No member of the Richardson Theater Group is both a performer and an administrator. Since Leon and Marta are both me...

Antionette on December 30, 2013

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Please explain how to diagram this question.

3 Replies

Melody on January 3, 2014

The first sentence is a "not both" sentence. Thus we diagram it:

If a performer, then not an administrator.

P1: P ==> not A
A ==> not P

Then we are told that neither Leon nor Marta is an administrator.

P2: not A

The argument then concludes that they must both be performers.

C: P

This argument is obviously flawed. It takes the necessary condition of the general principle: not A, and uses it to conclude the sufficient condition: P. Remember, don't just reverse! You must reverse AND negate.

Answer choice (C) uses similar flawed reasoning.

"No company can have its headquarters in both Canada and Mexico." Again we have a "not both" premise.

If Canada, then not Mexico.

P1: C ==> not M
M ==> not C

Neither company has it headquarters in Mexico.

P2: not M

Therefore, they both have headquarters in Canada.

C: C

Answer choice (C) takes the existence of the necessary condition (i.e. not M), to prove the existence of the sufficient condition (i.e. not C). Don't just reverse!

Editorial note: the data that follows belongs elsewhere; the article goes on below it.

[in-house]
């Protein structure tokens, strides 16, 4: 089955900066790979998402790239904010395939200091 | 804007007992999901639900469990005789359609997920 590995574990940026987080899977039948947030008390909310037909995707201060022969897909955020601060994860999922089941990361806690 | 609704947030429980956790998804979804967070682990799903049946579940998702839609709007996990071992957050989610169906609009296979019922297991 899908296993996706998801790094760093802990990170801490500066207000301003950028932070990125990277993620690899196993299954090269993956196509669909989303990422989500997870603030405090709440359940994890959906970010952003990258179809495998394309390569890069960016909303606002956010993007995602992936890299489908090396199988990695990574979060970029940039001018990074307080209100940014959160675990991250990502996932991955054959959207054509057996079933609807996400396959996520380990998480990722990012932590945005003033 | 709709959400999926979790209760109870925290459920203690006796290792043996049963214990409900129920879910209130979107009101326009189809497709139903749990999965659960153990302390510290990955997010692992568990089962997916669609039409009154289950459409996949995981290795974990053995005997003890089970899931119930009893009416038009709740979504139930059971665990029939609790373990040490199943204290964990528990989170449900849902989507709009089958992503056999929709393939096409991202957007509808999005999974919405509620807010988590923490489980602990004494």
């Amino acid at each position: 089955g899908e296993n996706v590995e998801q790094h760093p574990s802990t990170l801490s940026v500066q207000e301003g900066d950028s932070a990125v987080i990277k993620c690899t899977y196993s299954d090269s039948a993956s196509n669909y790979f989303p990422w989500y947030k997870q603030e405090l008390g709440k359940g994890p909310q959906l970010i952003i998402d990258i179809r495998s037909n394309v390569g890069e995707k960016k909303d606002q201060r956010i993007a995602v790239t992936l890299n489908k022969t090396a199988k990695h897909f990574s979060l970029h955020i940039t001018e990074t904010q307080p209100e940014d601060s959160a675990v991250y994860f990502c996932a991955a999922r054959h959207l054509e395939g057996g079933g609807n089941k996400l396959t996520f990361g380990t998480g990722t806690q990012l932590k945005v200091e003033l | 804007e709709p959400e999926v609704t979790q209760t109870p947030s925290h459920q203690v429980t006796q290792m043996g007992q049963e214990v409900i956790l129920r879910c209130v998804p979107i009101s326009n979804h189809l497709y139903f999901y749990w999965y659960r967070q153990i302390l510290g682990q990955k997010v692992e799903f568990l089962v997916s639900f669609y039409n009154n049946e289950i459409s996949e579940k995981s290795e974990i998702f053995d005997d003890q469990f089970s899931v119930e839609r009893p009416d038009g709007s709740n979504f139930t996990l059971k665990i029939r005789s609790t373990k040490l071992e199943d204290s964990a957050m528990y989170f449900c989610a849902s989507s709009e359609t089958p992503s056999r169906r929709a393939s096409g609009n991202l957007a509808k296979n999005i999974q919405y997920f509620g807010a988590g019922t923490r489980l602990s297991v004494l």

Hope that was helpful! Please let us know if you have any other questions.

on November 6, 2018

why not D? I thought it followed the exact same reasoning?

Mehran on November 11, 2018

Hi @Ceci, thanks for your post. It may help to review the information in the explanation previously posted by @ Naz. We are told that, as far as the Richardson Theater Group is involved, no one is both a performer and an administrator. This is a "not both" sentence, that is diagrammed as:

If a performer (P) then not an administrator (A):
P ==> not A
A ==> not P

We are then told that neither Leon nor Marta is an administrator: not A.

The argument then concludes that both Leon and Marta must be performers (P).

This argument is flawed: it takes the necessary condition of the general principle (not A) and uses it to conclude the sufficient condition (P). That is an incorrect reversal.

Let's look at answer choice (D): No corporate attorney represents both the Dumone Co. (DC) and the Tedenco Co. (TC).
DC ==> not TC
contrapositive: TC ==> not DC

Since Ms. Tseung is a corporate attorney who represents the Dumone Co. (DC),
it follows that she does not also represent the Tedenco Co (not TC).

This is not a flawed argument. There is no incorrect reversal. Rather, the information establishes the sufficient condition with respect to Ms. Tseung (she represents the Dumone Co.), and then concludes that she therefore does not represent Tedenco (the necessary condition: not TC).

Hope that helps. Please let us know if you have any additional questions.